It seems almost inevitable that we will soon live in a world with hundreds of tiny drones flying through the air and serving us. Retail CIOs need to prepare for the changes to supply chains and communications infrastructure. Government CIOs need to prepare to track all these new potential threats to national security and to safety. Are you ready?

What do you think about retail drones? Will they be a new paradigm in shopping, or will they just crash and burn? How will we handle the influx of technology in our enterprises and government? Tell us below.

View Comments: Newest First | Oldest First | Threaded View
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tjgkg   Amazon to Use Drones to Deliver   3/1/2014 1:25:02 PM
Re: Inevitable?
I think they did think about cars and trains in the 16th century. They just did not have the technology perfected. The drones are here but because of the way we have configured our society, they would be quite disruptive. It would be easier to have goods "beamed" over to households instead of drone dropped. But that technology is not here yet.
batye   Amazon to Use Drones to Deliver   2/6/2014 4:48:31 PM
Re: Inevitable?
technology changing our world and our way of thinking... in 16 century no one think about cars trains... we never know...
tjgkg   Amazon to Use Drones to Deliver   1/4/2014 1:14:29 PM
Re: Inevitable?
I can't even see them flying around safely let alone landing. There are so many tall buildings in Manhattan. In the outer boro's I can't really see how a drone will be able to deliver to all the blocks of apartments. And with two major airports and all those helicopters, and the memory of 9-11, I cannot see this as viable in NYC.
SaneIT   Amazon to Use Drones to Deliver   1/2/2014 7:20:18 AM
Re: Inevitable?
Really?  Meet SandFlea http://www.bostondynamics.com/robot_sandflea.html ,  RHex http://www.bostondynamics.com/robot_rhex.html and RiSe http://www.bostondynamics.com/robot_rise.html not to mention the humaniod robots Boston Dynamics is working on.  I think the three little bots could be easily modified to deliver small packages from a centeralized vehicle.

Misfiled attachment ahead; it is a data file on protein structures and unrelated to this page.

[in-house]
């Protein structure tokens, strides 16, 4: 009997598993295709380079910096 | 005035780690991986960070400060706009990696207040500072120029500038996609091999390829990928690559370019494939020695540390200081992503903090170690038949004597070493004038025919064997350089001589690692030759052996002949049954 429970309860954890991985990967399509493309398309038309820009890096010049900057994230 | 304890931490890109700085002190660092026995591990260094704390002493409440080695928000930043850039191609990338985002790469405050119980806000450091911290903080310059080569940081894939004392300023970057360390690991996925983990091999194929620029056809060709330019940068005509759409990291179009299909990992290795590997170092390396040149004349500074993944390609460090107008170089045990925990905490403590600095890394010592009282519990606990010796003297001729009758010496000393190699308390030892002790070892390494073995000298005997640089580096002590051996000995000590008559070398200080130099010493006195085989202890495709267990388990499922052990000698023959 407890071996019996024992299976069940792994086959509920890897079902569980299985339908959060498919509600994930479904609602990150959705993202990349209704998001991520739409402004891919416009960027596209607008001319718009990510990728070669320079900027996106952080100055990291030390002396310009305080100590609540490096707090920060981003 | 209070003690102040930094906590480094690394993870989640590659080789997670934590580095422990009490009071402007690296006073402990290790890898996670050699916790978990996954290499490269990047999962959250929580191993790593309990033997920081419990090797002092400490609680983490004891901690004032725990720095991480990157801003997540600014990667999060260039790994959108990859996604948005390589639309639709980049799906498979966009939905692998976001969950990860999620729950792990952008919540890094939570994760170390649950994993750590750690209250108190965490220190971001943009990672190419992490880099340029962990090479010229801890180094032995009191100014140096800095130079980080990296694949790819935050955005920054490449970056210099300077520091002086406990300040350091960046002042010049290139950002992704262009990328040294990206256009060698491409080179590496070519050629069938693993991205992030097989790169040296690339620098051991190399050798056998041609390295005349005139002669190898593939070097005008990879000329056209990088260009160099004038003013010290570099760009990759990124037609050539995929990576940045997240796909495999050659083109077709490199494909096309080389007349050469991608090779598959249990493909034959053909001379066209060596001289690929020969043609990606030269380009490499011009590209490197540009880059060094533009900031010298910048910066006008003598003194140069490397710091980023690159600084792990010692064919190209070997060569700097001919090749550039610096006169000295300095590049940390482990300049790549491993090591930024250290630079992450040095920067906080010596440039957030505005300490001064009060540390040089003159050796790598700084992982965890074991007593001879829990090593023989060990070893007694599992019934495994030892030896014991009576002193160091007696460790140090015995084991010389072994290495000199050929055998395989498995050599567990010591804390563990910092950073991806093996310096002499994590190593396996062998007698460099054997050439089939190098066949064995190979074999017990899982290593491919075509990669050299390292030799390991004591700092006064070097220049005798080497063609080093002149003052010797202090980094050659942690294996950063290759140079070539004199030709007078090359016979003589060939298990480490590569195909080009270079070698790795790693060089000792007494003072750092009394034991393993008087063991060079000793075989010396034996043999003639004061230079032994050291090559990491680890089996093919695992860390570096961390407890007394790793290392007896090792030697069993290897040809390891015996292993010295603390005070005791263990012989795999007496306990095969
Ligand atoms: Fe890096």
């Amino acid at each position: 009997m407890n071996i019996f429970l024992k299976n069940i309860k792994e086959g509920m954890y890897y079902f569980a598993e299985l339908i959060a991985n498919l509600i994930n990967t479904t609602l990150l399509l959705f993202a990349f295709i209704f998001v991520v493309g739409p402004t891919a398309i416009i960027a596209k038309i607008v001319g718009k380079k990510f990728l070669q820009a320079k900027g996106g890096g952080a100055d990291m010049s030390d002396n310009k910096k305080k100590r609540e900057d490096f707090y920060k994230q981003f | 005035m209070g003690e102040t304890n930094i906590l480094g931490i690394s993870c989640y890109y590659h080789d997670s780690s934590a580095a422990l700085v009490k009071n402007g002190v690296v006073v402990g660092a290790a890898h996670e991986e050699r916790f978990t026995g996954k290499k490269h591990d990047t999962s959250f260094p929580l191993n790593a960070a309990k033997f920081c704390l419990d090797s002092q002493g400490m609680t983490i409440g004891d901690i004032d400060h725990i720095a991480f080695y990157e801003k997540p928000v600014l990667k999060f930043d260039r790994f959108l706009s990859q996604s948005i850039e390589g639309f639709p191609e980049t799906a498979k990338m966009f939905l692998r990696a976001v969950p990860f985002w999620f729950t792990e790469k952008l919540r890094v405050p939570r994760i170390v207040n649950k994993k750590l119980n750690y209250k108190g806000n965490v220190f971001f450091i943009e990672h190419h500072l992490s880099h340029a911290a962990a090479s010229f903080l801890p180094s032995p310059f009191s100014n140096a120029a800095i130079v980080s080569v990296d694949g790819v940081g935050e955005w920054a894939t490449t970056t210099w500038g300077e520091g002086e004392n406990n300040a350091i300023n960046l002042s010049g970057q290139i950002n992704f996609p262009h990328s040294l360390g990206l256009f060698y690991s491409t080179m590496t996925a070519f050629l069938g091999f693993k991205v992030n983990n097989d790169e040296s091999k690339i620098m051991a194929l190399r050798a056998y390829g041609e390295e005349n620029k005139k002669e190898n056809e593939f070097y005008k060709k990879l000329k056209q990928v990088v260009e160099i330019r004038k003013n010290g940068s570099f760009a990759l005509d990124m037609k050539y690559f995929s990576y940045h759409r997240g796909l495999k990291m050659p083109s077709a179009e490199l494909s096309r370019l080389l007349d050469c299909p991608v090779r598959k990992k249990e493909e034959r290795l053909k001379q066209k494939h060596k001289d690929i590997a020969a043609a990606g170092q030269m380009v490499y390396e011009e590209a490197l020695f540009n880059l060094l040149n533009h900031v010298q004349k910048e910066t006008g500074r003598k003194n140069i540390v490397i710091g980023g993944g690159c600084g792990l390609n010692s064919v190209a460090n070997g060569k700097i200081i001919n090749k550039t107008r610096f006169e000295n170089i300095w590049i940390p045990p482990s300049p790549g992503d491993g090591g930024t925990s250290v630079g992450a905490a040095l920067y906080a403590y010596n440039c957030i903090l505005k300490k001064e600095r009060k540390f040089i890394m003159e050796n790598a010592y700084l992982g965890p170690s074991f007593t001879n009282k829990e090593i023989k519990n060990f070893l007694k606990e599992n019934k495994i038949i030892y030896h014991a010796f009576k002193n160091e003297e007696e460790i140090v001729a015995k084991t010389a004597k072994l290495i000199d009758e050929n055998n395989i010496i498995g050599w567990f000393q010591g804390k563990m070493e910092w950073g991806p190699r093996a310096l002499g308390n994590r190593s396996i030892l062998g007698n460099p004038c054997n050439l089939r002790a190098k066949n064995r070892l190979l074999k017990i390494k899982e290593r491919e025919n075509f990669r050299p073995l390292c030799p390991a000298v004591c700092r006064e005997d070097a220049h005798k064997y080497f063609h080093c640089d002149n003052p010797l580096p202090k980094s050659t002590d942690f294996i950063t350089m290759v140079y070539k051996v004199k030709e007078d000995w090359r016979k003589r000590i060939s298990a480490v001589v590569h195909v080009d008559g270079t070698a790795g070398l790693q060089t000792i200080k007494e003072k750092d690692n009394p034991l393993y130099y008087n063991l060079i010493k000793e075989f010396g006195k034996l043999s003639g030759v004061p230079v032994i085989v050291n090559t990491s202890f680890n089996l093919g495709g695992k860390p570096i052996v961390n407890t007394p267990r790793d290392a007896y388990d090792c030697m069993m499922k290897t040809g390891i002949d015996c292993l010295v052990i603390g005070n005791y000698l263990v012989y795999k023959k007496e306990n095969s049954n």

Sara Peters   Amazon to Use Drones to Deliver   12/31/2013 2:12:09 PM
Re: Inevitable?
@singlemud  Ah, now that makes sense -- using flying drones to access remote areas with no road access. I wonder if there would be enough commercial need for that to make it worth the cost of the drones and their maintenance.

Sara Peters   Amazon to Use Drones to Deliver   12/31/2013 2:10:15 PM
Re: Inevitable?
@SaneIT Hmm. I don't know if I like this idea. "A robot driven truck similar to the size of a UPS truck that contains a smaller robotic delivery bot." So far I haven't seen a bot that moves fast enough, or can hop up curbs, shimmy through tightly parked cars, or dodge mud puddles as well as delivery people.

SaneIT   Amazon to Use Drones to Deliver   12/31/2013 8:43:35 AM
Re: Inevitable?
I think for Amazon the first step should be flying these in their own warehouses.  That seems like the environment where they could be the most useful.  Controlled air flow, close proximity to charging stations and a crash isn't going to damage someone else's property.
singlemud   Amazon to Use Drones to Deliver   12/30/2013 5:14:43 PM
Re: Inevitable?
I totally agree, use Drone to Deliver may work for some special case, rural areas with no road access. I can not imagine these can be used in massive scale in big cities
SaneIT   Amazon to Use Drones to Deliver   12/23/2013 7:39:31 AM
Re: Inevitable?
I know they really want to do the airborne drone delivery but I just see a lot of problems that would stop that in it's tracks quickly due to costs that there is no way they can fully predict.
nasimson   Amazon to Use Drones to Deliver   12/22/2013 7:10:49 AM
Re: Amazon to Use Drones to Deliver
The feeling of getting my shopping bags at my doorstep in no time via drones gives me butterflies in my stomach. However, the weaknesses you have pointed out must be resolved soon in order to hit a home run.

Would you mind if Santa drops your present via drones this Christmas? 
Oh, I can hear the jingling sonic booms!